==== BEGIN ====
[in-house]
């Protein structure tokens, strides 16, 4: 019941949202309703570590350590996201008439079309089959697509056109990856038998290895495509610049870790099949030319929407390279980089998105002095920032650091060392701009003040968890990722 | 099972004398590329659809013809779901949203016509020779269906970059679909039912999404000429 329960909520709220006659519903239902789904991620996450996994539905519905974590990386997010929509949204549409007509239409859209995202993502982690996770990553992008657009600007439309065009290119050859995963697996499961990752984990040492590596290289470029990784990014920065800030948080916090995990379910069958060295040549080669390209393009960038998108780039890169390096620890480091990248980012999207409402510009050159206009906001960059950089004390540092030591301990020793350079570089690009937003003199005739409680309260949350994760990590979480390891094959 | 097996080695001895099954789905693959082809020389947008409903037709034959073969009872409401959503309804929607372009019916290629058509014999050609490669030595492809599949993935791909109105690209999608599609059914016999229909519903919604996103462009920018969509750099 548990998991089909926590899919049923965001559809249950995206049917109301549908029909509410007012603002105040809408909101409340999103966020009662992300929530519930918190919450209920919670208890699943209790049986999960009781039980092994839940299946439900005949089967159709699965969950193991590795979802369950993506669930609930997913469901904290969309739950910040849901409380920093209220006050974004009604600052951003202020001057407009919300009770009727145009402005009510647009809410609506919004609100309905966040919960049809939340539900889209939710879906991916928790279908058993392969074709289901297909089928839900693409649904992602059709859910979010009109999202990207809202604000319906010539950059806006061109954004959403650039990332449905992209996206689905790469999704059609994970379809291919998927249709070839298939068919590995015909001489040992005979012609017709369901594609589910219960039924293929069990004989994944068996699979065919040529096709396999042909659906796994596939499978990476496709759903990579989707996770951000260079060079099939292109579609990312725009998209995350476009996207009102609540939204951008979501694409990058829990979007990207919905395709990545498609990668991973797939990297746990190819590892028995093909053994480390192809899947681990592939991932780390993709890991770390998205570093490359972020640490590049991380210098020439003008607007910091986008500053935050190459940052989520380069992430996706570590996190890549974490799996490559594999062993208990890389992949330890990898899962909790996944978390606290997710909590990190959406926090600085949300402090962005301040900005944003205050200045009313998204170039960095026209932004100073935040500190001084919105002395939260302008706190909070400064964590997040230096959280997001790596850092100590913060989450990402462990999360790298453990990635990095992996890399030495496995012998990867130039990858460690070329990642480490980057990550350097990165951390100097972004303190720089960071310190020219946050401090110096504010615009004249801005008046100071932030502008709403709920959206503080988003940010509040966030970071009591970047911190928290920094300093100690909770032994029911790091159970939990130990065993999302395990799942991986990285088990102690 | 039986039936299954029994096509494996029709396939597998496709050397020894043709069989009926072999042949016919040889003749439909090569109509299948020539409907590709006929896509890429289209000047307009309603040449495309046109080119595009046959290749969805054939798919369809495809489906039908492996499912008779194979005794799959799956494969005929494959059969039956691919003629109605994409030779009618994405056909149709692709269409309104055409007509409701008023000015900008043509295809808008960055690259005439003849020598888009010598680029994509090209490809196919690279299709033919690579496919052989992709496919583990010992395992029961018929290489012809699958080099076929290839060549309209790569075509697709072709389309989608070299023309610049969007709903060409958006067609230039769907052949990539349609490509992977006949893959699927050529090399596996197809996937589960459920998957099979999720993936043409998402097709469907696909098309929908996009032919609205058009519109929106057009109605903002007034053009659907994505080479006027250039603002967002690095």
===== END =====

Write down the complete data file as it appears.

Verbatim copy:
[in-house]
């Protein structure tokens, strides 16, 4: 019941949202309703570590350590996201008439079309089959697509056109990856038998290895495509610049870790099949030319929407390279980089998105002095920032650091060392701009003040968890990722 | 099972004398590329659809013809779901949203016509020779269906970059679909039912999404000429 329960909520709220006659519903239902789904991620996450996994539905519905974590990386997010929509949204549409007509239409859209995202993502982690996770990553992008657009600007439309065009290119050859995963697996499961990752984990040492590596290289470029990784990014920065800030948080916090995990379910069958060295040549080669390209393009960038998108780039890169390096620890480091990248980012999207409402510009050159206009906001960059950089004390540092030591301990020793350079570089690009937003003199005739409680309260949350994760990590979480390891094959 | 097996080695001895099954789905693959082809020389947008409903037709034959073969009872409401959503309804929607372009019916290629058509014999050609490669030595492809599949993935791909109105690209999608599609059914016999229909519903919604996103462009920018969509750099 548990998991089909926590899919049923965001559809249950995206049917109301549908029909509410007012603002105040809408909101409340999103966020009662992300929530519930918190919450209920919670208890699943209790049986999960009781039980092994839940299946439900005949089967159709699965969950193991590795979802369950993506669930609930997913469901904290969309739950910040849901409380920093209220006050974004009604600052951003202020001057407009919300009770009727145009402005009510647009809410609506919004609100309905966040919960049809939340539900889209939710879906991916928790279908058993392969074709289901297909089928839900693409649904992602059709859910979010009109999202990207809202604000319906010539950059806006061109954004959403650039990332449905992209996206689905790469999704059609994970379809291919998927249709070839298939068919590995015909001489040992005979012609017709369901594609589910219960039924293929069990004989994944068996699979065919040529096709396999042909659906796994596939499978990476496709759903990579989707996770951000260079060079099939292109579609990312725009998209995350476009996207009102609540939204951008979501694409990058829990979007990207919905395709990545498609990668991973797939990297746990190819590892028995093909053994480390192809899947681990592939991932780390993709890991770390998205570093490359972020640490590049991380210098020439003008607007910091986008500053935050190459940052989520380069992430996706570590996190890549974490799996490559594999062993208990890389992949330890990898899962909790996944978390606290997710909590990190959406926090600085949300402090962005301040900005944003205050200045009313998204170039960095026209932004100073935040500190001084919105002395939260302008706190909070400064964590997040230096959280997001790596850092100590913060989450990402462990999360790298453990990635990095992996890399030495496995012998990867130039990858460690070329990642480490980057990550350097990165951390100097972004303190720089960071310190020219946050401090110096504010615009004249801005008046100071932030502008709403709920959206503080988003940010509040966030970071009591970047911190928290920094300093100690909770032994029911790091159970939990130990065993999302395990799942991986990285088990102690 | 039986039936299954029994096509494996029709396939597998496709050397020894043709069989009926072999042949016919040889003749439909090569109509299948020539409907590709006929896509890429289209000047307009309603040449495309046109080119595009046959290749969805054939798919369809495809489906039908492996499912008779194979005794799959799956494969005929494959059969039956691919003629109605994409030779009618994405056909149709692709269409309104055409007509409701008023000015900008043509295809808008960055690259005439003849020598888009010598680029994509090209490809196919690279299709033919690579496919052989992709496919583990010992395992029961018929290489012809699958080099076929290839060549309209790569075509697709072709389309989608070299023309610049969007709903060409958006067609230039769907052949990539349609490509992977006949893959699927050529090399596996197809996937589960459920998957099979999720993936043409998402097709469907696909098309929908996009032919609205058009519109929106057009109605903002007034053009659907994505080479006027250039603002967002690095």